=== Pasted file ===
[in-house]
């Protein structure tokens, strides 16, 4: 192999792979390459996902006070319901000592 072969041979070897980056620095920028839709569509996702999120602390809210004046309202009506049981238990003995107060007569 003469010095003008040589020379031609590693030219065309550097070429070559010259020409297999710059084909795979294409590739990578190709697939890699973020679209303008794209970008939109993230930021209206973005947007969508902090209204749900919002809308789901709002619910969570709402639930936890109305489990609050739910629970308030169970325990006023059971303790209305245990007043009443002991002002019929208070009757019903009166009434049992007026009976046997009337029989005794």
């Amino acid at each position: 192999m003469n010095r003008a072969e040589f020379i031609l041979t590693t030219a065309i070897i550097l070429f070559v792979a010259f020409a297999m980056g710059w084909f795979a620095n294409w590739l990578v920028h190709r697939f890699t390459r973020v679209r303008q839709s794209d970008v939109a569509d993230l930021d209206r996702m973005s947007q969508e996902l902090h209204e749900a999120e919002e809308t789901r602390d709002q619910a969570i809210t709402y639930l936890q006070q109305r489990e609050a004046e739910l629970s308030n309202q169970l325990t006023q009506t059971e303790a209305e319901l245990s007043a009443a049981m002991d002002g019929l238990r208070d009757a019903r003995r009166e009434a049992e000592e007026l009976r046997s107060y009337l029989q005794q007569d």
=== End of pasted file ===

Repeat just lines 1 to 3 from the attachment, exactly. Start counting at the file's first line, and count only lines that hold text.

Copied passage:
[in-house]
């Protein structure tokens, strides 16, 4: 192999792979390459996902006070319901000592 072969041979070897980056620095920028839709569509996702999120602390809210004046309202009506049981238990003995107060007569 003469010095003008040589020379031609590693030219065309550097070429070559010259020409297999710059084909795979294409590739990578190709697939890699973020679209303008794209970008939109993230930021209206973005947007969508902090209204749900919002809308789901709002619910969570709402639930936890109305489990609050739910629970308030169970325990006023059971303790209305245990007043009443002991002002019929208070009757019903009166009434049992007026009976046997009337029989005794």
């Amino acid at each position: 192999m003469n010095r003008a072969e040589f020379i031609l041979t590693t030219a065309i070897i550097l070429f070559v792979a010259f020409a297999m980056g710059w084909f795979a620095n294409w590739l990578v920028h190709r697939f890699t390459r973020v679209r303008q839709s794209d970008v939109a569509d993230l930021d209206r996702m973005s947007q969508e996902l902090h209204e749900a999120e919002e809308t789901r602390d709002q619910a969570i809210t709402y639930l936890q006070q109305r489990e609050a004046e739910l629970s308030n309202q169970l325990t006023q009506t059971e303790a209305e319901l245990s007043a009443a049981m002991d002002g019929l238990r208070d009757a019903r003995r009166e009434a049992e000592e007026l009976r046997s107060y009337l029989q005794q007569d």